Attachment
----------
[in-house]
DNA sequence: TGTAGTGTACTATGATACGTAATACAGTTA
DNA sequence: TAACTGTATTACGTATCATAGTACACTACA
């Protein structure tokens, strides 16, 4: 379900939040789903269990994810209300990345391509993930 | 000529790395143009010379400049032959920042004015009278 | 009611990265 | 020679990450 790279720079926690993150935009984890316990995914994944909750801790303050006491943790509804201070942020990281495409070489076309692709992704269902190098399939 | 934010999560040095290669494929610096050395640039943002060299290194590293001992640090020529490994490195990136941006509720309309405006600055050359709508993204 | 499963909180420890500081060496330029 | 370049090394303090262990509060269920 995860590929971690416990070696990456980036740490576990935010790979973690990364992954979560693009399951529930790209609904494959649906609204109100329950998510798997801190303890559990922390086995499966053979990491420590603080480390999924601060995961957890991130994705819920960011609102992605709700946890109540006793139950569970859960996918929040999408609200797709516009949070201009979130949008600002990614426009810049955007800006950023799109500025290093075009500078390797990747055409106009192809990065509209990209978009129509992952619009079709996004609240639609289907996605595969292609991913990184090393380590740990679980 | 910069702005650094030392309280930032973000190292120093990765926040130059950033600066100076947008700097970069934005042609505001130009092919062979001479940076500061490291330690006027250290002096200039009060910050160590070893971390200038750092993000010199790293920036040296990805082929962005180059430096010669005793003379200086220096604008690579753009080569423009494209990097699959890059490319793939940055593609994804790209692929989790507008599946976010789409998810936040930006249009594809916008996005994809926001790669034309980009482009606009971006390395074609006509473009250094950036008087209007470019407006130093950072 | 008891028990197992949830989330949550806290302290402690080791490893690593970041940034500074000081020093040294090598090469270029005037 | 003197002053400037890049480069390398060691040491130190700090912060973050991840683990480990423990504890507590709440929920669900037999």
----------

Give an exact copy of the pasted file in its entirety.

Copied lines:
[in-house]
DNA sequence: TGTAGTGTACTATGATACGTAATACAGTTA
DNA sequence: TAACTGTATTACGTATCATAGTACACTACA
């Protein structure tokens, strides 16, 4: 379900939040789903269990994810209300990345391509993930 | 000529790395143009010379400049032959920042004015009278 | 009611990265 | 020679990450 790279720079926690993150935009984890316990995914994944909750801790303050006491943790509804201070942020990281495409070489076309692709992704269902190098399939 | 934010999560040095290669494929610096050395640039943002060299290194590293001992640090020529490994490195990136941006509720309309405006600055050359709508993204 | 499963909180420890500081060496330029 | 370049090394303090262990509060269920 995860590929971690416990070696990456980036740490576990935010790979973690990364992954979560693009399951529930790209609904494959649906609204109100329950998510798997801190303890559990922390086995499966053979990491420590603080480390999924601060995961957890991130994705819920960011609102992605709700946890109540006793139950569970859960996918929040999408609200797709516009949070201009979130949008600002990614426009810049955007800006950023799109500025290093075009500078390797990747055409106009192809990065509209990209978009129509992952619009079709996004609240639609289907996605595969292609991913990184090393380590740990679980 | 910069702005650094030392309280930032973000190292120093990765926040130059950033600066100076947008700097970069934005042609505001130009092919062979001479940076500061490291330690006027250290002096200039009060910050160590070893971390200038750092993000010199790293920036040296990805082929962005180059430096010669005793003379200086220096604008690579753009080569423009494209990097699959890059490319793939940055593609994804790209692929989790507008599946976010789409998810936040930006249009594809916008996005994809926001790669034309980009482009606009971006390395074609006509473009250094950036008087209007470019407006130093950072 | 008891028990197992949830989330949550806290302290402690080791490893690593970041940034500074000081020093040294090598090469270029005037 | 003197002053400037890049480069390398060691040491130190700090912060973050991840683990480990423990504890507590709440929920669900037999």